From Ronald Bentley

In his ’Bench Monkey’ column (Chemistry World, April 2007, p40) Dylan Stiles notes that the odour of benzylmercaptan, used by a colleague, stays with him long after he leaves the lab. In 1989, I worked with the many reports describing the war-time research on the chemistry of penicillin at the USA National Archives. One box of these reports had the characteristic odour of benzylmercaptan. This reagent had been widely used for the synthesis of penicillamine during the penicillin project. Since the records were deposited in the National Archives around 1946, the odour had persisted for more than 40 years. 

R Bentley MRSC
Pittsburgh, US


From Ralph Wilkins

Reading Dylan Stiles’ article (Chemistry World, May 2007, p42) on chemical experiments by youngsters in days of yesteryear reminded me of my evacuation in the UK in 1940, with King Edward VI Grammar School, from Southampton to Poole. I was lucky to be billeted with a wonderful couple. The fact that they were the parents of Mr. Whitelock, the chemistry master at Poole Grammar School, undoubtedly helped in their toleration of the experiments that an aspiring chemist undertook in their kitchen. I was allowed to heat iron filings with sulfur and add acid to the cold product. I could watch the glow of hot magnesium ribbon to simulate the fire bombs being randomly showered upon us at that time. I was permitted to tap very small quantities of the evaporate from iodine dissolved in aqueous ammonia. I am not certain now where I obtained some of the chemicals, but a chemistry set then was a veritable treasure trove. 

I feel sorry for present day young students who are deprived of the fun of experiencing these colour changes, smells and minor bangs. This, I am certain, was part of the magic and attraction of chemistry to my and older generations. One weapon in the recruitment armoury has been lost. 

R G Wilkins MRSC
Las Cruces, New Mexico, US


From M C Morris

In 1952 I was 12 years old, and often purchased concentrated sulfuric, nitric and hydrochloric acid from pharmacies. For an extra penny they supplied a rubber bung instead of a cork, which was no match for nitric acid on a long bus journey home. Iodine crystals, 880 ammonia and phenol were other regular purchases, while potassium chlorate and calcium carbide (from the cycle shop, used by us for making acetylene bombs) were also popular. However, we couldn’t buy potassium cyanide, used to kill off wasp nests, until we were 16 years of age. 

We used my dad’s shed as a laboratory for a while. One Saturday, hydrogen chloride escaped in mass volumes, causing my dad’s tools to corrode. He made me dig a hole in the garden and bury all my bottles and cans of reagents - including a bottle of mercury. They were heady days.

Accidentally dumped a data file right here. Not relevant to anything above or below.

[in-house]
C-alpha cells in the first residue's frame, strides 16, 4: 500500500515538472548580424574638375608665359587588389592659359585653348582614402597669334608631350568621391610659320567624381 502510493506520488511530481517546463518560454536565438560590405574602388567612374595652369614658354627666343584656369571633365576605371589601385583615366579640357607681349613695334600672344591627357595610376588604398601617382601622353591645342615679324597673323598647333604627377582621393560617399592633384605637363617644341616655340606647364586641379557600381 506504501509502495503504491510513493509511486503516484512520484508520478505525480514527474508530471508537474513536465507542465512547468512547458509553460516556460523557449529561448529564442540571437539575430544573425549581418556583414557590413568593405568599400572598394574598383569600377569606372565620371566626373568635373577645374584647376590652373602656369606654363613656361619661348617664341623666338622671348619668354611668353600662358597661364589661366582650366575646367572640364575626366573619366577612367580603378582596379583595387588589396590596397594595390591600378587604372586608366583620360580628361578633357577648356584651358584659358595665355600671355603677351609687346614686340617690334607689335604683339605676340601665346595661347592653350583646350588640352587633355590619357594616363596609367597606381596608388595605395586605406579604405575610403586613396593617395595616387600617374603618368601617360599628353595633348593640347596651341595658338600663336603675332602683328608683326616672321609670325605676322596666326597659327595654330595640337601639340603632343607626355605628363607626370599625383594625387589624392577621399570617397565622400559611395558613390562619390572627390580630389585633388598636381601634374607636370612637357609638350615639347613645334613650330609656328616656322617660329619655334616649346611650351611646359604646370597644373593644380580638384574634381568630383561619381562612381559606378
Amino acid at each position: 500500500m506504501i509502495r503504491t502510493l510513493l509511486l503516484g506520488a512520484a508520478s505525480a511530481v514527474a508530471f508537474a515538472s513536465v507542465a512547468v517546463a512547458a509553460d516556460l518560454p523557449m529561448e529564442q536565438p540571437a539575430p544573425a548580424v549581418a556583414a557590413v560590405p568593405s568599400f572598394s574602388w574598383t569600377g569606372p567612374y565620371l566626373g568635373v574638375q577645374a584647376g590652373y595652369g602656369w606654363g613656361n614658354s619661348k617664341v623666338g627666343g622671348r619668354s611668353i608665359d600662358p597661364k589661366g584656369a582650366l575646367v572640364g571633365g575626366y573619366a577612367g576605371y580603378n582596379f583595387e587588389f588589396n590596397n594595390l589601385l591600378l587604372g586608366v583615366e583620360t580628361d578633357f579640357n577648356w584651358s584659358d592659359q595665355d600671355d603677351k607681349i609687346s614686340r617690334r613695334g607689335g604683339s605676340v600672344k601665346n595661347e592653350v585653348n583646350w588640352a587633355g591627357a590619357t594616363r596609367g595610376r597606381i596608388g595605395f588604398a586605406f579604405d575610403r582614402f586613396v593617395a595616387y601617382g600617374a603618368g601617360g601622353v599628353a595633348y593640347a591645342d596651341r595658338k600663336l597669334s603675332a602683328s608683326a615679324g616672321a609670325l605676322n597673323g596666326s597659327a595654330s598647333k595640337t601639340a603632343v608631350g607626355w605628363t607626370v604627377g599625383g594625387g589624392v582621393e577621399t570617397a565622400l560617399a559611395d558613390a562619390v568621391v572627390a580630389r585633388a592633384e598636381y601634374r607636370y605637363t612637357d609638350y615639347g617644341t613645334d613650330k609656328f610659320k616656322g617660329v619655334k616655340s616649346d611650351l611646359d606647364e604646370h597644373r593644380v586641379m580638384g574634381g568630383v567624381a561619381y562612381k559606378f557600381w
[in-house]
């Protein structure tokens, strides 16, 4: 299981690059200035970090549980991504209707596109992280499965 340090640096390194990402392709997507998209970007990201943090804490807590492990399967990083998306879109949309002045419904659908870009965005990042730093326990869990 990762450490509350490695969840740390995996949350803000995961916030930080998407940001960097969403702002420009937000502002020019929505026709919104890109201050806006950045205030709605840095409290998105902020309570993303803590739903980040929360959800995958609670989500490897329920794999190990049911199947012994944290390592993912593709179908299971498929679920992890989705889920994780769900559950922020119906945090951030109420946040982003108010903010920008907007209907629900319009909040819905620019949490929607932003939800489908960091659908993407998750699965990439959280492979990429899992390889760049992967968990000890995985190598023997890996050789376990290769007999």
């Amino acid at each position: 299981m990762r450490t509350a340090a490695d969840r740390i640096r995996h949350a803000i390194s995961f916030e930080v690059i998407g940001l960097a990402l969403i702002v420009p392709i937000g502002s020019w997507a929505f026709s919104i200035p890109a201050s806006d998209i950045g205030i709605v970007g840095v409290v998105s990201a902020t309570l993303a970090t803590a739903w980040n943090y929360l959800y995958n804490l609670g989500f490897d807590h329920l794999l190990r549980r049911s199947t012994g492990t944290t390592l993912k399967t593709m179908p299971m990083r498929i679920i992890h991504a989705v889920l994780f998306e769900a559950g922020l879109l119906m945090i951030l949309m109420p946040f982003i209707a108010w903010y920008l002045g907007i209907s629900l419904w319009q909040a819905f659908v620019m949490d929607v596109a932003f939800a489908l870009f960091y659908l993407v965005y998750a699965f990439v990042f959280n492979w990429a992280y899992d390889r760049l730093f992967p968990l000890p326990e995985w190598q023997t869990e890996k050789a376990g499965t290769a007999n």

M C Morris
Cheshire, UK


From John Garratt 

The correspondence about human exhalation of carbon dioxide has got the issue out of perspective. Adult animals (including humans) operate at constant body mass; retaining 0.1 per cent of daily intake of food would be a real problem for most adult humans. It follows that almost all the carbon we ingest is exhaled as carbon dioxide, with smaller amounts being lost in urine and faeces.  

Since the ultimate source of the carbon in food is the product of photosynthesis, it follows that the amount of carbon dioxide exhaled by humans is roughly balanced by the amount fixed by the requisite photosynthesis. 

Unfortunately, the processes of modern industrial agriculture, food processing, and transport generate huge quantities of carbon dioxide. Figures from the 1970s, for example by Gerald Leach, show how few of the foodstuffs making up the western diet provide as much metabolically-available energy as the fossil fuels that were used to grow them. For example, Leach concluded that it took 10 units of input energy to produce 1 unit of chicken meat (an energy ratio of 0.1). Grain production gives positive ratios, but these usually disappear when the energy costs of processing are included (Leach gives an energy ratio for bread of 0.5). 

In the 1970s we used to talk a lot about ’energy analysis’; it is a pity that it seems to have gone out of fashion, because it might help chemists and others to focus on basic issues. It might even remind us that the production of bioethanol creates more carbon dioxide than is saved when it is substituted for petrol.  

J Garratt, FRSC, FRSA
Haywards Heath, UK


From Alan Farthing

According to the World Resources Institute (WRI), the global population increased two-fold from 3 billion in 1961 to 6 billion in 2001. 

In the same period meat consumption has risen threefold from 71 million tonnes in 1961 to 238 million tonnes in 2001, equivalent to an increase of 21kg per capita to 39kg per capita.  

In 2000, the average American ate 88kg trimmed meat per capita, according to the US Department of Agriculture.